The Doctor of Nursing Practice (DNP) is a doctorate for nurses and is the highest level of academic preparation they can attain. The program integrates coursework with practical experiences and scenarios to prepare graduates for leadership roles and to bring evidence-based knowledge to clinical practice, which will improve health care outcomes.
Today’s healthcare challenges demand appropriately trained health care workers to design and deliver care to an increasingly diverse society. In their evaluation of the nursing landscape, the American Association of Colleges of Nursing (AACN) strongly advocates the DNP as the terminal degree for advanced practice nurses to meet the complexity of patient care.
Nurses with an MSN can earn a DNP in just four semesters full-time or six semesters part-time with the transfer of credits from the MSN program. The courses equip students with a strong foundation in scientific principles and may be completed in an online or distance education format. Through a series of didactic courses, clinical experiences, and projects, students will learn how to translate knowledge to the benefit of patient populations in a medical setting.
While a master’s degree is recommended for progressing to the DNP, some Georgia schools design the program in such a way as to let students progress seamlessly from the MSN study to the DNP program. Applicants with a BSN degree must submit an application to the MSN program and transfer seamlessly to the DNP – after earning a GPA of 3.5 or more. The class format varies by school, but may include on-campus sessions, seminars with invited lecturers, and asynchronous coursework.
The format for delivering content minimizes students’ time on campus, which allows nurses to work while pursuing a DNP degree. Instead of the traditional dissertation, many schools require students to complete and present a scholarly project based on the coursework and clinical practice.
Reasons to Get a DNP Degree
Nursing is a diverse profession, and a nurse education program can take you in many different directions. An advanced degree, such as a DNP, gives you the flexibility to move into management, leadership, and teaching roles. DNP programs have been in existence for decades, but they’re slowly gaining popularity due to the promotion/recommendation of the degree by leading nursing associations.
The American Association of College of Nursing clearly outlines its standpoint on degrees for prospective and working nurses. The calls for advanced practice nurses to obtain a DNP, DNSc, or Ph.D has been consistent. Nurses with advanced degrees will reduce the shortage of qualified faculty at colleges and universities and improve patient outcomes at medical facilities across the nation. They can participate in research opportunities, which are essential to the growth of the profession and beneficial to the future of nursing.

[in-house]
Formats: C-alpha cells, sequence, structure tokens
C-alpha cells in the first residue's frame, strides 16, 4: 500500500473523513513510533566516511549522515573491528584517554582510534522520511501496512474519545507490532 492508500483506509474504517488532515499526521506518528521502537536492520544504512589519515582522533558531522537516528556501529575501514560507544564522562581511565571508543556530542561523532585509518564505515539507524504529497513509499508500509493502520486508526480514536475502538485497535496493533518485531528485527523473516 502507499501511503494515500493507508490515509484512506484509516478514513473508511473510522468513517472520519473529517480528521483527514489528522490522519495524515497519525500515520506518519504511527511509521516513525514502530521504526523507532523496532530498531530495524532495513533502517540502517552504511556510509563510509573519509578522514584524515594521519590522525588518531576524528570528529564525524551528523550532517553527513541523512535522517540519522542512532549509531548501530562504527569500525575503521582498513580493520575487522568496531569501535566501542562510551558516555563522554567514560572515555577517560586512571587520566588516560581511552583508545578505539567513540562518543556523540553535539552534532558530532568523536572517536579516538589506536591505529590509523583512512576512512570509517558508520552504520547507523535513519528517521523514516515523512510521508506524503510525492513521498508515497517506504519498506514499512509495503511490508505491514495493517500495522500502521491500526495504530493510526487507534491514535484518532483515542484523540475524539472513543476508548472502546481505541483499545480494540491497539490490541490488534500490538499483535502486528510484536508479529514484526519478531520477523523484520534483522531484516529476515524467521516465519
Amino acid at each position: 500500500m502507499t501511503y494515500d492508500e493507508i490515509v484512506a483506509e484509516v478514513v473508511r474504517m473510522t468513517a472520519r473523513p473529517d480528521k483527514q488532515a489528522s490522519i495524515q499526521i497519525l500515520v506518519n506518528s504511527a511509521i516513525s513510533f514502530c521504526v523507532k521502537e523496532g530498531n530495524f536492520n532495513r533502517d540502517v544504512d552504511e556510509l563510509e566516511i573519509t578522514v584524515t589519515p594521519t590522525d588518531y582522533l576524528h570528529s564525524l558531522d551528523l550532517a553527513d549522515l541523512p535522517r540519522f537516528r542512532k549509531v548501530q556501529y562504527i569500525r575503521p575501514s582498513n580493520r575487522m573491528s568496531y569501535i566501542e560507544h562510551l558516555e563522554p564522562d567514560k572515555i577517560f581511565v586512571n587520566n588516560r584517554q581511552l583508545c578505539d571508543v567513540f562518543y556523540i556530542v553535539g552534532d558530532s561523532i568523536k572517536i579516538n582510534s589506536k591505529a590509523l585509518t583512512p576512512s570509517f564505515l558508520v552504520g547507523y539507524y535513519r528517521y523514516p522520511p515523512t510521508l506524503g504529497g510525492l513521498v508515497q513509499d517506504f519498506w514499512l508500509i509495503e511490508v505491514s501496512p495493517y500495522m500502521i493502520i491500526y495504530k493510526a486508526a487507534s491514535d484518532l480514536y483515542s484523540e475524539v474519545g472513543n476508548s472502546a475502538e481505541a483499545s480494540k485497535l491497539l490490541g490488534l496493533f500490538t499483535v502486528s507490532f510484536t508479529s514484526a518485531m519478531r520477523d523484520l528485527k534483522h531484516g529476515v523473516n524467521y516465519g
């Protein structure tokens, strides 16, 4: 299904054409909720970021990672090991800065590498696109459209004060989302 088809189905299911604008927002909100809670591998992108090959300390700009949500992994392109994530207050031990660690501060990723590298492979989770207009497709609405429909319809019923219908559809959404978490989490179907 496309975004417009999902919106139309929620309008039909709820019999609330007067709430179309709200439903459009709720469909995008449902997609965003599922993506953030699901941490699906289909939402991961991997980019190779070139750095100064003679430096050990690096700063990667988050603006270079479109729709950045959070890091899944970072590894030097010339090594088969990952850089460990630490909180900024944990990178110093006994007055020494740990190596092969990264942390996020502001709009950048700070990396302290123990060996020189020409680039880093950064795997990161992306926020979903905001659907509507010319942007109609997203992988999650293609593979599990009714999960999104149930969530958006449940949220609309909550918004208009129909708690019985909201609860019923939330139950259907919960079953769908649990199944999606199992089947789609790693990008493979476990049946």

Advanced practice nurses who frequently collaborate with physicians, surgeons, and other healthcare providers will benefit from the elevated perspective of nursing and healthcare that the program provides. They will be more prepared to collaborate with medical doctors at the peer-to-peer level and with greater confidence.
The future generation of nurses is dependent on skilled faculty who deliver sound principles and practices in colleges and universities. With a DNP degree, you can influence and contribute to the future generation of nurses and improve the way health care is delivered. A DNP degree is a requirement for a faculty position.
Nurses are essentially credible, trustworthy, hardworking, and respected. However, as the healthcare industry evolves, demanding more from nurses, a higher level of education is a necessity. A DNP degree will help to improve your reputation and image in your area of practice. Leadership and management skills become more important as hospitals and state boards expand the role and functions of nursing. Advanced learning will prepare you to make decisions related to the care of patients and manage health care systems as a whole. Equipped with the learning and the expanded view of nursing, you can serve as a mentor to others and benefit the industry at large.
DNP Admission Requirements
The admission requirements depend on the school and prior education/experience of the applicant:
Applicants with an MSN degree should submit evidence of:
- APRN certification (NP, CNM, CNS or CRNA)
- MSN in nursing administration or nursing informatics instead of APRN certification.
Applicants with a master’s degree in business or another non-MSN health degree must present evidence of:
- Licensure as an RN
- Leadership experience
- Official transcripts from an MPH, MBA, MMHC, or MSHA program of study.
The average cost of tuition for Georgia’s DNP programs is $763 per credit. Funding may be available from federal loans and other sources.
DNP Programs Georgia
Atlanta, GA DNP Programs:
201 Dowman Drive, Atlanta, GA 30322
Georgia Baptist College of Nursing
3001 Mercer University Drive, Atlanta, GA 30341
Georgia State University
Address: P.O. Box-3965, Atlanta, GA 30302
Augusta, GA DNP Programs:
Georgia Regents University
Address: 1120 15th Street, Augusta, GA 30912
Carrollton, GA DNP Programs:
University of West Georgia
Address: 1601 Maple Street, Carrollton, GA 30118
Chastain, GA DNP Programs:
Kennesaw State University
Address: 1000 Chastain Road, GA 30144
Gainesville, GA DNP Programs:
500 Washington Street Southeast, Gainesville, GA 30501
Milledgeville, GA DNP Programs:
Address: 231 West Hancock Street, Milledgeville, GA 31061
Statesboro, GA DNP Programs:
Georgia Southern University
P.O. Box 8073, Statesboro, GA 30460